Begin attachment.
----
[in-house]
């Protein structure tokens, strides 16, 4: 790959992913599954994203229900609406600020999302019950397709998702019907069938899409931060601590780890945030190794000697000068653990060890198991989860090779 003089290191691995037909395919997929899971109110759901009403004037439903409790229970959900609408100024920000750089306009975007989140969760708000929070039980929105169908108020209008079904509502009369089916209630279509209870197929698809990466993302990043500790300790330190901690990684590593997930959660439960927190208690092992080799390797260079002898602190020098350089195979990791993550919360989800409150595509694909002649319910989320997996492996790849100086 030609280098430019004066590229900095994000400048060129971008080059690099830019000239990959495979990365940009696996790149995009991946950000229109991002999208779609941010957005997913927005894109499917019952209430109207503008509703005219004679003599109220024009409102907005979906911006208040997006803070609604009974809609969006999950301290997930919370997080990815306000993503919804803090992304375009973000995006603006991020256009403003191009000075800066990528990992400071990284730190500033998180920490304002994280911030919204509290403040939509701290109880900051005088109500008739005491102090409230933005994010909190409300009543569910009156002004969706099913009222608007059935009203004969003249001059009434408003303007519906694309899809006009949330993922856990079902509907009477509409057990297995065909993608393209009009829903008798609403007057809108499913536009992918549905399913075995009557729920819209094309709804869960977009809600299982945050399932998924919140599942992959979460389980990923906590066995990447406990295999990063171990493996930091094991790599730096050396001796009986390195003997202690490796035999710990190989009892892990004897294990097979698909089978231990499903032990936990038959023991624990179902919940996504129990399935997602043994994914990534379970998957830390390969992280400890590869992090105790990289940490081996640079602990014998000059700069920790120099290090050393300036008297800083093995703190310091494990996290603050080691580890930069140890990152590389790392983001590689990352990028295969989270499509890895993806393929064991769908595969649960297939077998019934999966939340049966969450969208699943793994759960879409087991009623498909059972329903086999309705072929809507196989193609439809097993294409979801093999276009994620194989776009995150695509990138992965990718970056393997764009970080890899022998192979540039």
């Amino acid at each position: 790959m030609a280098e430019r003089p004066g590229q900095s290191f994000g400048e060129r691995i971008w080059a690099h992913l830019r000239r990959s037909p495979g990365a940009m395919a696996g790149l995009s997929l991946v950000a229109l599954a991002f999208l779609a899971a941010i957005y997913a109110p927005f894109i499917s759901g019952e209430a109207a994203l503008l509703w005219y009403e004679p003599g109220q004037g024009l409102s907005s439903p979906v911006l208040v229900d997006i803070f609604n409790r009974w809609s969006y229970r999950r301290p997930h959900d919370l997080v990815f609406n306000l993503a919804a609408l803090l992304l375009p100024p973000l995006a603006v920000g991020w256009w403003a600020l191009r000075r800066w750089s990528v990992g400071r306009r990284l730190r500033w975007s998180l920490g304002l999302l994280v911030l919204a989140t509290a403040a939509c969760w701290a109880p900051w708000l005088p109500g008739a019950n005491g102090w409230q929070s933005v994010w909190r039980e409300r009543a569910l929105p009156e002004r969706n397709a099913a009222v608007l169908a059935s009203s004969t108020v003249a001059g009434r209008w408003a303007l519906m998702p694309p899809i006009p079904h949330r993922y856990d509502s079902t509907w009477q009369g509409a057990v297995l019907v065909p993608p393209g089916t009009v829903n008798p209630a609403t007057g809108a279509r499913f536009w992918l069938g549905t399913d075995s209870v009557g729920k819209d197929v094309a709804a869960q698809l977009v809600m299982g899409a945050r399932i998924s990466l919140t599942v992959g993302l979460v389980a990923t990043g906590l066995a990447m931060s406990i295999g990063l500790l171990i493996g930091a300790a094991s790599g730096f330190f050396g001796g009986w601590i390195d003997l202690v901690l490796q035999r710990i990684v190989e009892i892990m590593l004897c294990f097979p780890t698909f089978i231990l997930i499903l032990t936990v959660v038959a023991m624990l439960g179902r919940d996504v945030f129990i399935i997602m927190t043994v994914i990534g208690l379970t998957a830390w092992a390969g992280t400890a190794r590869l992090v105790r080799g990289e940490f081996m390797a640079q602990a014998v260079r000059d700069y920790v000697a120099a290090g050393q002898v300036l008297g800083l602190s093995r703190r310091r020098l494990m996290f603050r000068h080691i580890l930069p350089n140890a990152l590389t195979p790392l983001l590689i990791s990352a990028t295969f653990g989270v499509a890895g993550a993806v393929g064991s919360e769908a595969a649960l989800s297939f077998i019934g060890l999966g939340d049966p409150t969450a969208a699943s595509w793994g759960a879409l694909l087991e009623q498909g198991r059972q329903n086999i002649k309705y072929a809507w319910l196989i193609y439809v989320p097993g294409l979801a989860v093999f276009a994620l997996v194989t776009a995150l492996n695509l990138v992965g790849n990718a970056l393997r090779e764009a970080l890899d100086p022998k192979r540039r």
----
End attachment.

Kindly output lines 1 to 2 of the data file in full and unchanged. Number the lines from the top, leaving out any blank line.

[in-house]
């Protein structure tokens, strides 16, 4: 790959992913599954994203229900609406600020999302019950397709998702019907069938899409931060601590780890945030190794000697000068653990060890198991989860090779 003089290191691995037909395919997929899971109110759901009403004037439903409790229970959900609408100024920000750089306009975007989140969760708000929070039980929105169908108020209008079904509502009369089916209630279509209870197929698809990466993302990043500790300790330190901690990684590593997930959660439960927190208690092992080799390797260079002898602190020098350089195979990791993550919360989800409150595509694909002649319910989320997996492996790849100086 030609280098430019004066590229900095994000400048060129971008080059690099830019000239990959495979990365940009696996790149995009991946950000229109991002999208779609941010957005997913927005894109499917019952209430109207503008509703005219004679003599109220024009409102907005979906911006208040997006803070609604009974809609969006999950301290997930919370997080990815306000993503919804803090992304375009973000995006603006991020256009403003191009000075800066990528990992400071990284730190500033998180920490304002994280911030919204509290403040939509701290109880900051005088109500008739005491102090409230933005994010909190409300009543569910009156002004969706099913009222608007059935009203004969003249001059009434408003303007519906694309899809006009949330993922856990079902509907009477509409057990297995065909993608393209009009829903008798609403007057809108499913536009992918549905399913075995009557729920819209094309709804869960977009809600299982945050399932998924919140599942992959979460389980990923906590066995990447406990295999990063171990493996930091094991790599730096050396001796009986390195003997202690490796035999710990190989009892892990004897294990097979698909089978231990499903032990936990038959023991624990179902919940996504129990399935997602043994994914990534379970998957830390390969992280400890590869992090105790990289940490081996640079602990014998000059700069920790120099290090050393300036008297800083093995703190310091494990996290603050080691580890930069140890990152590389790392983001590689990352990028295969989270499509890895993806393929064991769908595969649960297939077998019934999966939340049966969450969208699943793994759960879409087991009623498909059972329903086999309705072929809507196989193609439809097993294409979801093999276009994620194989776009995150695509990138992965990718970056393997764009970080890899022998192979540039």